Imagine giving birth. (For you mothers it’s not much of a stretch, and for the rest of us we’ll just do the best we can.) Now imagine giving birth without knowing you were even pregnant. “But how can this happen?” you might ask. You got me, but it happened to a woman from a developed nation in a responsible job with top medical care.
Life’s a mystery sometimes.
Now imagine a woman getting pregnant and knowing about it, but never having had intercourse with a man. Sure with modern medical technology this is possible, but let’s take medical intervention out of it. Then what? Again you might be tempted to ask “But how can this happen?” If so, you’re echoing Mary’s question to the angel who told her that she would bear the Messiah, the Son of God, the King of Israel. And that’s what happened.
I’ve got another one for you. Imagine an elderly childless woman becoming pregnant. Someone who is well past the age of child-bearing, someone who has longed for a baby, someone who has gone through life watching friends and family around her raise children while she went from day to day – and month to month – and year to year – and decade to decade – without a child of her own to hold. Then, in her old age, her very old age, she is told a baby will come to her womb, a baby who will be used by God for great things. “But how can this happen?” she would be tempted to cry. But God made it happen not once but twice, bringing a child to Sarah’s womb and then centuries later bringing a child to Elizabeth.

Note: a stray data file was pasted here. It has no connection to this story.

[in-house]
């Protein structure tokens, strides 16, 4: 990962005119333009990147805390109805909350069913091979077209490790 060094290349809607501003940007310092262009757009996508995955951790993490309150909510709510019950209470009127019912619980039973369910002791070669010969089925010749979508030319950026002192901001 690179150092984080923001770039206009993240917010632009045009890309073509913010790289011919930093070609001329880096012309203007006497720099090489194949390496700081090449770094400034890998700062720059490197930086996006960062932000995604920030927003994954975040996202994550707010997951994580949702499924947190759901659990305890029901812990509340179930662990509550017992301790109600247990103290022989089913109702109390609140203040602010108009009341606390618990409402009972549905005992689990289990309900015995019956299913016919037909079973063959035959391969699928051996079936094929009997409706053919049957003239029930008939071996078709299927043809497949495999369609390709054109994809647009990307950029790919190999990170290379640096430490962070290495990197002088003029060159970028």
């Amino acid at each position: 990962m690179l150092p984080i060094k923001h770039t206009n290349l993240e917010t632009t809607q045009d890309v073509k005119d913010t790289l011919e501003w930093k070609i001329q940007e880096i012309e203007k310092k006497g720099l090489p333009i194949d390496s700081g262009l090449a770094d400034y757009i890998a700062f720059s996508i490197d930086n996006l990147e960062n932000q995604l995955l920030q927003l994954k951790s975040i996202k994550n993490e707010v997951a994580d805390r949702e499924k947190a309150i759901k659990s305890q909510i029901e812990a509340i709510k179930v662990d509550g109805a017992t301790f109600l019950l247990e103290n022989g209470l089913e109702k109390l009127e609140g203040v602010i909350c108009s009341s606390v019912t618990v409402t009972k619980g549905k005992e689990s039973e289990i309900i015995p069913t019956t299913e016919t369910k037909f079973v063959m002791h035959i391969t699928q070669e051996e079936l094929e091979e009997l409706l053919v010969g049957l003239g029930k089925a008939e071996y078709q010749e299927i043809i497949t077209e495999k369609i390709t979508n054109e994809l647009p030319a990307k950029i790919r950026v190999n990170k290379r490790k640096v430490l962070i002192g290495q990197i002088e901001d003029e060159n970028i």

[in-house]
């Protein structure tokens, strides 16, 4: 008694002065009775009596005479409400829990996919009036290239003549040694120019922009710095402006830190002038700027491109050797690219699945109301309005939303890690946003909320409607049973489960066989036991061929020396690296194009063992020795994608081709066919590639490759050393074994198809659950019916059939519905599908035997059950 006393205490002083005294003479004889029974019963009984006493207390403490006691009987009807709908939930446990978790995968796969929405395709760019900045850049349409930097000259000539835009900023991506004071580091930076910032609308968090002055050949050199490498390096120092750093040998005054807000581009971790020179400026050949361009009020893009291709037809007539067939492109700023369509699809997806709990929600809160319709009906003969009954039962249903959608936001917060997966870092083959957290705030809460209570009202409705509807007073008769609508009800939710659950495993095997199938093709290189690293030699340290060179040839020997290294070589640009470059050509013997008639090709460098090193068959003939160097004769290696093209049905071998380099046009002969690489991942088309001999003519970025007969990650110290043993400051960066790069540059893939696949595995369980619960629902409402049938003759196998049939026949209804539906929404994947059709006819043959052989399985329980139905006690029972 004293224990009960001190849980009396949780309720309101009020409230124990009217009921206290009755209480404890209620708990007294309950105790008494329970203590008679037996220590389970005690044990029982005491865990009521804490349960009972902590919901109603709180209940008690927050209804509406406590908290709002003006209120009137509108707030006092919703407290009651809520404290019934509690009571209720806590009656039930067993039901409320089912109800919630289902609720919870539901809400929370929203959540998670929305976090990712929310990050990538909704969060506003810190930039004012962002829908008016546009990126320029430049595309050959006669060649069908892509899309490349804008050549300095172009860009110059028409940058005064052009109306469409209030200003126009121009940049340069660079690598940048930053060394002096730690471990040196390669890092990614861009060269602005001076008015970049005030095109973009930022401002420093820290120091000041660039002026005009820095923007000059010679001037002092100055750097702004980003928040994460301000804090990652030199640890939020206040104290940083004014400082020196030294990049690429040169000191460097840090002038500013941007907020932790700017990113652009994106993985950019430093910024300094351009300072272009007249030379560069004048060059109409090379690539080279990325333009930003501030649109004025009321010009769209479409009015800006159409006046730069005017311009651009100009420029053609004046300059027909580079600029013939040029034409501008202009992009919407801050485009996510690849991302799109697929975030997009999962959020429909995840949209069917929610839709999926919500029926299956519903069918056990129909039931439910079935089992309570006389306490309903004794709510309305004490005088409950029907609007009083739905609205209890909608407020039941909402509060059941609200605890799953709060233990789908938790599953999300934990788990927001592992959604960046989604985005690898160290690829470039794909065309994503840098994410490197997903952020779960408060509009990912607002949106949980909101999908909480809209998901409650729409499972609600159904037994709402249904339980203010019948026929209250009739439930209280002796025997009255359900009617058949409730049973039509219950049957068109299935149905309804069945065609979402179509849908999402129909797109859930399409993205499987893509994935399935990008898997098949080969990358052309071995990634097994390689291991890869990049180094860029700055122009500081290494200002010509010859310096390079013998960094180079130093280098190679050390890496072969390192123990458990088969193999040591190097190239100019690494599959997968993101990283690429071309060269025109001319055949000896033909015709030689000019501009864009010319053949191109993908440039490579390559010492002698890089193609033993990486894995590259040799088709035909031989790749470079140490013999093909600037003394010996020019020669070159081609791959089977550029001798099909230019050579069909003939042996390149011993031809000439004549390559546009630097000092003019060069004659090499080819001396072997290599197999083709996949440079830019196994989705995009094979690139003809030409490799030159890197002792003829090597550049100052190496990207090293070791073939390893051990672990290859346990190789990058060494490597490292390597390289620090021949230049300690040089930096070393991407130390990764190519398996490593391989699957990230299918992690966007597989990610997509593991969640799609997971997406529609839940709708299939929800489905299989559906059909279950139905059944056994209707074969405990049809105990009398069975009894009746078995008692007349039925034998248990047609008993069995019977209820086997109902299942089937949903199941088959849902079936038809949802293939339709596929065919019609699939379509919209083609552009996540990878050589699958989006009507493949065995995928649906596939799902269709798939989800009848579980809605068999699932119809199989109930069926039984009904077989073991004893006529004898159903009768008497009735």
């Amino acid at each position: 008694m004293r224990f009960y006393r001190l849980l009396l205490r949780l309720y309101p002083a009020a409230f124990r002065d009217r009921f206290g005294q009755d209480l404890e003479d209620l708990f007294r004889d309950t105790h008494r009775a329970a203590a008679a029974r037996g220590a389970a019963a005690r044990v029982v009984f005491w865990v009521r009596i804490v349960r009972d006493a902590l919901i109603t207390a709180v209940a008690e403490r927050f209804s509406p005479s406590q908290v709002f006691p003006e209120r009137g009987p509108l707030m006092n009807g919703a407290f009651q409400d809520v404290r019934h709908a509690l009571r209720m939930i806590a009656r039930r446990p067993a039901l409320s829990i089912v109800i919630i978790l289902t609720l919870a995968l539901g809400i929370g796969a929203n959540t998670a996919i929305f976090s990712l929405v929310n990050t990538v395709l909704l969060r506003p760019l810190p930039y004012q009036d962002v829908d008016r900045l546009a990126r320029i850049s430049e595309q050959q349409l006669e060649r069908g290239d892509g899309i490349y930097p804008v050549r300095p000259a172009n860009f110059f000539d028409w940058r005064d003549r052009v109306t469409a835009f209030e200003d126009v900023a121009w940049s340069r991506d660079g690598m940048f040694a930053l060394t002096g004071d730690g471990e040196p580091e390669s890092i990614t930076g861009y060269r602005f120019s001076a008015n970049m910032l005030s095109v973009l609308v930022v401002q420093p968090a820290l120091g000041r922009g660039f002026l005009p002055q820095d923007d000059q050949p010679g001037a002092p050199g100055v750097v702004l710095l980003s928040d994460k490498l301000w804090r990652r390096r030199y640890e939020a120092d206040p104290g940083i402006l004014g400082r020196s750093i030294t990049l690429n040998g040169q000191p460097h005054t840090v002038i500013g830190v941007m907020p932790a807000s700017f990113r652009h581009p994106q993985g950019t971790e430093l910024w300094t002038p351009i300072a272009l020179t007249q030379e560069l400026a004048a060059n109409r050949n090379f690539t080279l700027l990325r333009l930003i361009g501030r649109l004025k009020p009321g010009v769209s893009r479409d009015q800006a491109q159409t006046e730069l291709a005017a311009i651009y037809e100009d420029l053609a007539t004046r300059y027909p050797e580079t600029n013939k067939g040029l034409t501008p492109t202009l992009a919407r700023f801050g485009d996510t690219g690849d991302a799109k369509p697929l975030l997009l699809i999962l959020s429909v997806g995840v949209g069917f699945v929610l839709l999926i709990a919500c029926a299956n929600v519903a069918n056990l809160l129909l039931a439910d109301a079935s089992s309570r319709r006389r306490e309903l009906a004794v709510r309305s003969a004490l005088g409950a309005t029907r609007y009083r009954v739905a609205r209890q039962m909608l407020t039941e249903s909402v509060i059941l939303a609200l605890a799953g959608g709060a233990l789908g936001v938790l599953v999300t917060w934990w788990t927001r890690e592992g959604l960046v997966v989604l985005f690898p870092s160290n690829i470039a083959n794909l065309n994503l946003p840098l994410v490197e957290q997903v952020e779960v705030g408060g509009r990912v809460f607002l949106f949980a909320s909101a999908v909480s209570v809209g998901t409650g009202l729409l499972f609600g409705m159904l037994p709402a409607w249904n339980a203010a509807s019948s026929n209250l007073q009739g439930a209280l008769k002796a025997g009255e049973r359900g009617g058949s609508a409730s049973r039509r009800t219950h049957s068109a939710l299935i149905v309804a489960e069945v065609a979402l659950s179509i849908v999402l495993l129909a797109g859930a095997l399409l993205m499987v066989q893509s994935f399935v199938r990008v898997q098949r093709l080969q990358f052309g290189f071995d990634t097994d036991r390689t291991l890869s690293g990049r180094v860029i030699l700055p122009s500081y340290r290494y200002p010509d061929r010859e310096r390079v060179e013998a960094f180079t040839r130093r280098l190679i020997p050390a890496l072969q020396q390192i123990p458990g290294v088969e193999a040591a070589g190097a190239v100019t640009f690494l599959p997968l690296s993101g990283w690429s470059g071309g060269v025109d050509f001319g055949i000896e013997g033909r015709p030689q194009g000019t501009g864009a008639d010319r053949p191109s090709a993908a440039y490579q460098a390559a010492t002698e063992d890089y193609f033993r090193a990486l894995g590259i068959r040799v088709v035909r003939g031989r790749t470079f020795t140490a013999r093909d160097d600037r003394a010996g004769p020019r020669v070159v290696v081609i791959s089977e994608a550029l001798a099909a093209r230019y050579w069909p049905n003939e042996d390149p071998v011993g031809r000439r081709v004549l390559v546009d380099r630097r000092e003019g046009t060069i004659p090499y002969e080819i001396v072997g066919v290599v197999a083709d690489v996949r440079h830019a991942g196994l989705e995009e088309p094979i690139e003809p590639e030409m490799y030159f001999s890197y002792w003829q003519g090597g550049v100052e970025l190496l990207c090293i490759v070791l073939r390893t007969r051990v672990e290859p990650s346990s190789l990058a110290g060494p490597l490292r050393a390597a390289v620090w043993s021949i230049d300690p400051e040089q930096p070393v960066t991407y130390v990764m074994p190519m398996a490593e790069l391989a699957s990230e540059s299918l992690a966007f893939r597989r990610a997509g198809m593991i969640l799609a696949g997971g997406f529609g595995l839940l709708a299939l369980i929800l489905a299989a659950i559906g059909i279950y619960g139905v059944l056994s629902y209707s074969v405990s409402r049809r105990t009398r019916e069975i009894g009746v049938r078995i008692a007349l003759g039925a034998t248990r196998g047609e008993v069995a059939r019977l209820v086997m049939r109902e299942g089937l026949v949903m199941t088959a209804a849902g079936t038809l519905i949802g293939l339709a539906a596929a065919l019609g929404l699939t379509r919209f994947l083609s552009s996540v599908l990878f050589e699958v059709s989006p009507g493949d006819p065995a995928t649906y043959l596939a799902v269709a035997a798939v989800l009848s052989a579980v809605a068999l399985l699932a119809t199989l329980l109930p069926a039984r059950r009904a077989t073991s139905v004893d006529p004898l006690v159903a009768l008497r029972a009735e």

The Bible is chock full of stories about people having babies. Sarah, Elizabeth and Mary are probably the most well-known but anyone who reads through the Bible can’t help but run into time after time that God gets visibly involved in people’s reproductive lives. It looks to me like God cares about what goes on in the womb, and about the babies born.
On Kid Duty
One thing my wife and I do is reach out to young families. I say we, but I need to give her the credit for an incredible ministry that I just get to help her with. For over twenty years now my wife has had an uncanny knack for identifying young moms and moms-to-be who need support, help, a listening ear, someone to sit by them, someone to take the kids for a few hours or a few days, sometimes at the last minute.
In fact, we’ve spent two recent Sunday afternoons on kid duty. One Sunday it was a family who were moving and needed someone to watch the three kids (ages 5, 2 and a newborn) while the moving went on; the next Sunday it was a mom with four kids (18 months to 10 years old) who had recently moved out of town, was back for a day, and needed some time to catch up with a variety of people. Playing with cars, splashing around in the pool, drawing with sidewalk chalk, pounding on the piano keys, getting snacks and drinks together: these are the ways we got to spend those Sunday afternoons. Hey, who said ministry has to be painful?
God cares about babies in the womb and babies out of the womb, and it’s good for God’s people to care about the same things he does. Ministry to young families or families-to-be may not be your gift, but here are some questions for all of us:
If you do these things, what does it look like.
If you’d like to do them, where might you start?
And if this is not something you do personally, how can you support those who do?